- The National Consumer Council (NCC) claims
the use of antibiotics on farms is reducing their effectiveness to treat
life-threatening human illnesses while the use of pesticides, nitrates
and animal feed concentrates also raises question marks over the safety
- Its report calls for a radical overhaul
of farm practices and policies - including the EU's Common Agricultural
Policy - to put public health at the heart of the food chain.
- But the paper has been criticised by
farmers and scientists, who say it is inaccurate, alarmist and could spark
an "unjustified food scare".
- The report, called Farm Policies and
Our Food: The Need for Change, says the use of antibiotics on farms, to
speed up growth and prevent infections among animals bred intensively,
could encourage the development of resistant bacteria which cause both
animal and human illnesses.
- There is also concern about antibiotic
residues left behind in meat and consumed by people.
- Pesticides, which can impair the human
immune system and lower resistance to cancer, are increasingly being found
deeper inside fruit and vegetables rather than just on the skin.
- And the NCC warns that excessive use
of fertilisers could lead to residues of nitrates in produce or contamination
of water supplies.
- 'Radical overhaul' of government policy
- The report calls for the ban on mammalian
meat and bone meal being fed to cattle, sheep and goats to be extended
to all animals, and a continuing ban on the use of growth hormones in meat
- The NCC pins the blame for the problems
it identifies on agriculture policies which it says encourage farmers to
increase output at the expense of other concerns. It suggests a "radical
overhaul" of the Common Agricultural Policy across Europe, and more
guidance for farmers to change the way they work.
- The NCC director, Ruth Evans, said: "Over-intensive
farming methods led to the BSE-CJD crisis. So long as we reward high output
rather than high quality of food, further risks are likely."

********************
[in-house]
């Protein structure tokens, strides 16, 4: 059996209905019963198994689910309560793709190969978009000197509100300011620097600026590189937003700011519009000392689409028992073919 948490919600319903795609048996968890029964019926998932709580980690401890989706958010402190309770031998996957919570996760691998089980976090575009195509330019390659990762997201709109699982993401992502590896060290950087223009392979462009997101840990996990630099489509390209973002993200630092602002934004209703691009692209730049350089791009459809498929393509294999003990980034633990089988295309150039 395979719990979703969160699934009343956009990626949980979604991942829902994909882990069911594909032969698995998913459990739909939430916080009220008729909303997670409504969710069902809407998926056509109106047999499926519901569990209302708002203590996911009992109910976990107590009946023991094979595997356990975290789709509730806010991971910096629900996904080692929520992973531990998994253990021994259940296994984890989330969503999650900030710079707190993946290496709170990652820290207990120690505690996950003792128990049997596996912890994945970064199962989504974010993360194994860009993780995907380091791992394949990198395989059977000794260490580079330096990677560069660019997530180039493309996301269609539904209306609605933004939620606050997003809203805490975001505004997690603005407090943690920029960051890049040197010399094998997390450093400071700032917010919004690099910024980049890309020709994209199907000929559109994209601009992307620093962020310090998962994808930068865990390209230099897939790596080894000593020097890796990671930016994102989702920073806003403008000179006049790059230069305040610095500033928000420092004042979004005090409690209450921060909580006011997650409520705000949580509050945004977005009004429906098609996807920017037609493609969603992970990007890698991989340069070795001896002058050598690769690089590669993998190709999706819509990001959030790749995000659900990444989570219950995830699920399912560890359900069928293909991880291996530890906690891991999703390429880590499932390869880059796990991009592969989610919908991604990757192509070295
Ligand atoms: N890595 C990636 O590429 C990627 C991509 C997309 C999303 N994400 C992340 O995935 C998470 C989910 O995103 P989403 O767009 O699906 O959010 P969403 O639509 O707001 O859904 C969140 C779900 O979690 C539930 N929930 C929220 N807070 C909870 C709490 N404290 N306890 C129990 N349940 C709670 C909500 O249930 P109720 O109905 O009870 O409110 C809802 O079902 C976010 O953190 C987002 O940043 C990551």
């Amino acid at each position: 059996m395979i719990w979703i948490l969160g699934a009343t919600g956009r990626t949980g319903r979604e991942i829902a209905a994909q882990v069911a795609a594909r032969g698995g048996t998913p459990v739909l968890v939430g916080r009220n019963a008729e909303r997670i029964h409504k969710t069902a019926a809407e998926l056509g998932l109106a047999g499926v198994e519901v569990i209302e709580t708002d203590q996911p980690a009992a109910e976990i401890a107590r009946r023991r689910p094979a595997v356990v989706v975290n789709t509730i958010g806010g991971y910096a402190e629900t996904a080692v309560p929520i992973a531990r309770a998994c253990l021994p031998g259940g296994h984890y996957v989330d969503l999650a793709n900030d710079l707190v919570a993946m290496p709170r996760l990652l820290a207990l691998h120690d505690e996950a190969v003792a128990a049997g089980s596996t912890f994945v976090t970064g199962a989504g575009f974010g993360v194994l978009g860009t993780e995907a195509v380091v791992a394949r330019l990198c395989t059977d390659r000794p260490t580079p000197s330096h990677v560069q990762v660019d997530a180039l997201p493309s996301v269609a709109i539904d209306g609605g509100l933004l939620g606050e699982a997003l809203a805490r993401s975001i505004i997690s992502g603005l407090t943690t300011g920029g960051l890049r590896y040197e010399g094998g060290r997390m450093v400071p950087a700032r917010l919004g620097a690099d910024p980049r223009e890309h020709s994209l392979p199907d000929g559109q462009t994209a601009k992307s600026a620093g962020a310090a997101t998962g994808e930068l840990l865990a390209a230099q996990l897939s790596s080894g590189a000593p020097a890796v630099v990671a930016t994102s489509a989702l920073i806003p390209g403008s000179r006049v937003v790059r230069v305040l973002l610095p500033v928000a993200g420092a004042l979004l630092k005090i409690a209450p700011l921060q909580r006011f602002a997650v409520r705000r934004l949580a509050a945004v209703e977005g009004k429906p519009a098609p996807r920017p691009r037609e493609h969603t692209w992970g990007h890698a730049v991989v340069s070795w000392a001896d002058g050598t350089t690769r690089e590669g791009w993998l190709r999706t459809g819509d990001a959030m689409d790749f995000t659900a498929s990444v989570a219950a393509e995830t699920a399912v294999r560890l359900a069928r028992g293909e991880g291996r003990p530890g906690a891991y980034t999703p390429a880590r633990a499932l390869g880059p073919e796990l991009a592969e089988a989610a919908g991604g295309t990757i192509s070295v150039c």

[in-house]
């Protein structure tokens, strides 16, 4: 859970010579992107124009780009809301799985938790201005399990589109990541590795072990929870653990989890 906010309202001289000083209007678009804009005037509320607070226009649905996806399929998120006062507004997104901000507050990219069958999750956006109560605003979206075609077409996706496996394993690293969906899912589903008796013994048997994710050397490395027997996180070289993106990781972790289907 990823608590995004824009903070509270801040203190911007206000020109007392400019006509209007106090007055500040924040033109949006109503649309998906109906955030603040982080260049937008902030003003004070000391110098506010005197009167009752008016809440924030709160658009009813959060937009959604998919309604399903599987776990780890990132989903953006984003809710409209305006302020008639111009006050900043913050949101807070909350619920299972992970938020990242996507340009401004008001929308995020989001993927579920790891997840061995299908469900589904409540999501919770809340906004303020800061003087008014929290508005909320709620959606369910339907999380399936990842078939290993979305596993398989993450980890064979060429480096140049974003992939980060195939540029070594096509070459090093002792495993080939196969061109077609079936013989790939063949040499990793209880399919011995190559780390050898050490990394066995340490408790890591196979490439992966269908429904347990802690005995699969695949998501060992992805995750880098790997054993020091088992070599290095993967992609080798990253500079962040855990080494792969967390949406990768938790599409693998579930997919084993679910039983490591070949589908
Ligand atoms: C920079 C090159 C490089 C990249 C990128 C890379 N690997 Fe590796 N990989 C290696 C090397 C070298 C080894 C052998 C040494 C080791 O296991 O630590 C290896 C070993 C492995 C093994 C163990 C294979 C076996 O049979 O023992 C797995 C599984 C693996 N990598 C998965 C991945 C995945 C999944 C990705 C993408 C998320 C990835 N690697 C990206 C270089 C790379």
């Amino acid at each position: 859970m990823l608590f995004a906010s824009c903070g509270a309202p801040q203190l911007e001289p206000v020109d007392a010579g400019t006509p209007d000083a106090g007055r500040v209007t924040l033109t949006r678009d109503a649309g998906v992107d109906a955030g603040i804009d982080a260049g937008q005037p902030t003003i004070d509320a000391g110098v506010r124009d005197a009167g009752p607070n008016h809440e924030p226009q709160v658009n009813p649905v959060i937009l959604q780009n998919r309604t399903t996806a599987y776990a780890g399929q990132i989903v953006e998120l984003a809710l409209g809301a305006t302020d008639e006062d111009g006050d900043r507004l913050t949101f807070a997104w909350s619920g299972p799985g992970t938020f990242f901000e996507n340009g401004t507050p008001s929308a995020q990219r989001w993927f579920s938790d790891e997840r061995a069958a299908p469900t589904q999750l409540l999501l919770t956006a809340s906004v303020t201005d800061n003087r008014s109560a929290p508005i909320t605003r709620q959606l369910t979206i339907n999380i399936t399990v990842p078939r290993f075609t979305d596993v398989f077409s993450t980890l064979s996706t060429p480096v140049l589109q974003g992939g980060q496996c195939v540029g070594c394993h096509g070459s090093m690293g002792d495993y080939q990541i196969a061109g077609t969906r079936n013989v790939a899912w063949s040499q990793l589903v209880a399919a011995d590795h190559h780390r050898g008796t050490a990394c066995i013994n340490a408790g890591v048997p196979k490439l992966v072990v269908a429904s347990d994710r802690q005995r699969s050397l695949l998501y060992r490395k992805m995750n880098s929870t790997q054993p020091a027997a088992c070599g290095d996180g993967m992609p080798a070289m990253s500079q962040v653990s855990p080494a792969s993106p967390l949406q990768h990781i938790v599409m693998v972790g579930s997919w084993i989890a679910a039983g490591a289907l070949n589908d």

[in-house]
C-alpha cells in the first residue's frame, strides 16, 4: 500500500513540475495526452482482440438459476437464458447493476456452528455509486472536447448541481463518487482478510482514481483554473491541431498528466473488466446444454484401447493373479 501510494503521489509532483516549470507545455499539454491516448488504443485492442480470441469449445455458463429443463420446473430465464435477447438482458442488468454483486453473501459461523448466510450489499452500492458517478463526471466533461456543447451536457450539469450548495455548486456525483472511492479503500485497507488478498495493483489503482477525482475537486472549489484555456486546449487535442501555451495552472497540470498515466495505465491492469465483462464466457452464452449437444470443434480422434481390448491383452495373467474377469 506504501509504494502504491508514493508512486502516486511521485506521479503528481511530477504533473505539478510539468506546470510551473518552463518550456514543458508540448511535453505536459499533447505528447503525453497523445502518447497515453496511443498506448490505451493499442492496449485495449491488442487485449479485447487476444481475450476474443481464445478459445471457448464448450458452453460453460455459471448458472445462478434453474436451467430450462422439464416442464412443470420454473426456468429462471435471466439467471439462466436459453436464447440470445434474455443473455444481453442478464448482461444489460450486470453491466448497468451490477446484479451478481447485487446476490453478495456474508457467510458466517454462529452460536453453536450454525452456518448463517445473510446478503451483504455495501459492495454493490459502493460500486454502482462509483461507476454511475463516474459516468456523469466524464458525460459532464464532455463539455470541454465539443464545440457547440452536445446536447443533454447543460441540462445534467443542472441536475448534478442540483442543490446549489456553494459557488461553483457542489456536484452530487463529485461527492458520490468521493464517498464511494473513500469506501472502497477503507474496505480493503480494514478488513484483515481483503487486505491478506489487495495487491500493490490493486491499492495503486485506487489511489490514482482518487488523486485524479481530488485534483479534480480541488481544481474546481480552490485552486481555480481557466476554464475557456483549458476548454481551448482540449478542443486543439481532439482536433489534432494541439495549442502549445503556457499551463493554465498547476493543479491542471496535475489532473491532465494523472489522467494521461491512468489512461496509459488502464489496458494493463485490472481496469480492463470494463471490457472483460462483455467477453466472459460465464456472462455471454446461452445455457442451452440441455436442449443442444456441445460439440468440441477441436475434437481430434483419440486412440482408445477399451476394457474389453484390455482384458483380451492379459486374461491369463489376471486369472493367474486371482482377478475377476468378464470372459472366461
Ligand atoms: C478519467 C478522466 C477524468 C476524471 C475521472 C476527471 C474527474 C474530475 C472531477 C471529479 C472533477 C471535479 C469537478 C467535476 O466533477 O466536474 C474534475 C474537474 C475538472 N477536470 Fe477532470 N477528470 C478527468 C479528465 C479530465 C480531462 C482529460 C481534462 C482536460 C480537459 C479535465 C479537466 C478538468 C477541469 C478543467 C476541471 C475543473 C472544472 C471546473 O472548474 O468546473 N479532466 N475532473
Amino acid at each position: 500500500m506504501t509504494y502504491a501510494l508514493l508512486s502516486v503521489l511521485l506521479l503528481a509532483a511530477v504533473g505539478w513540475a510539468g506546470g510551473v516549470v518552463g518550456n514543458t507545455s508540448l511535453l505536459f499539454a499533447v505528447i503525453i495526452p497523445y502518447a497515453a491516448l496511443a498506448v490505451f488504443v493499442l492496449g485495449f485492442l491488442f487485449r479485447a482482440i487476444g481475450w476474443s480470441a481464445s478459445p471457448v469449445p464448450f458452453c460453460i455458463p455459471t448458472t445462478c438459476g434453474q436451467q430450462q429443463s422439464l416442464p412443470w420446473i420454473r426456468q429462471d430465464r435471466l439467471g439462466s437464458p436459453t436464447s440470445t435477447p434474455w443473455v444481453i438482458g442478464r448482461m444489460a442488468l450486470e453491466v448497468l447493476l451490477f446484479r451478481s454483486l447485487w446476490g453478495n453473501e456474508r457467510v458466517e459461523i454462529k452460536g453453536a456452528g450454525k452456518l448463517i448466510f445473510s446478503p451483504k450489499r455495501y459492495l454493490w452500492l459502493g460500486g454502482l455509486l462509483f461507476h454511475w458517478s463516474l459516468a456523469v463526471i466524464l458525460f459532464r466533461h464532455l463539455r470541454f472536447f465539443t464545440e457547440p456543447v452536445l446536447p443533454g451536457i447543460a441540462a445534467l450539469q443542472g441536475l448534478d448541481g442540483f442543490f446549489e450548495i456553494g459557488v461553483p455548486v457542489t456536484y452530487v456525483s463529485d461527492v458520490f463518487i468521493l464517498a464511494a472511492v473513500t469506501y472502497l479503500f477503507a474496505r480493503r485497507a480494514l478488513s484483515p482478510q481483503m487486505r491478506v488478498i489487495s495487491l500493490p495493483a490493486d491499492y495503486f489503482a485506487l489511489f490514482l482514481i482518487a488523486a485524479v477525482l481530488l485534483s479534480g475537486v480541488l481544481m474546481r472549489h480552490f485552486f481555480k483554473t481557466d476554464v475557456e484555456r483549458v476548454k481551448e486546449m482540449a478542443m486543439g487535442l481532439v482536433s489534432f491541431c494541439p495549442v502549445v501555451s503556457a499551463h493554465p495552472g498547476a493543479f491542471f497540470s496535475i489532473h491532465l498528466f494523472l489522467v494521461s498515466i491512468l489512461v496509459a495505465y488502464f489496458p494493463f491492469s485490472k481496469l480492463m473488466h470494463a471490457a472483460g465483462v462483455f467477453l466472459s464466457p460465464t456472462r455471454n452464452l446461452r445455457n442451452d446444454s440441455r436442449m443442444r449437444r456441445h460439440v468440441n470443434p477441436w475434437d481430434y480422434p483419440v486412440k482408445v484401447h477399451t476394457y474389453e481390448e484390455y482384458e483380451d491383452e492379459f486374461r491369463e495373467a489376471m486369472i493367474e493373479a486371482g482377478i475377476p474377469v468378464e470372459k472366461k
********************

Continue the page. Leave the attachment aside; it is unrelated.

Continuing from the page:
- The NCC is an independent body set up
by the government to represent the interests of consumers of goods and
- Farmers attack 'alarmist' report
- Farmers criticised the report and accused
its authors of basing their arguments on European data which were not necessarily
applicable to food production in the UK.
- The president of the National Farmers'
Union, Ben Gill, said it also ignored the enormous progress made by UK
farmers recently to meet consumer concerns.
- "Farmers take food safety very seriously
which is why the NFU has supported the concept of the Food Standards Agency
and the development of farm assurance schemes," he said.
- "British produce is routinely tested
for residues and has an excellent track record - the last thing farmers
need are more alarmist claims at a time when the industry is facing a dramatic
downturn in farm incomes."
- The director of the National Office of
Animal Health (NOAH), Roger Cook, said the NCC should have checked its
facts before criticising British farmers, especially as it was an organisation
supported by the tax payer.
- He said the use of antibiotics and chemicals
by farmers was controlled by regulation and was vital for production and
the safeguarding of human health.
- "It is particularly regrettable
that an organisation supported by the British tax-payer is apparently seeking
to inflame public anxiety while ignoring all the many good things being
done by the Government to protect the public and restore confidence in
British food," he said.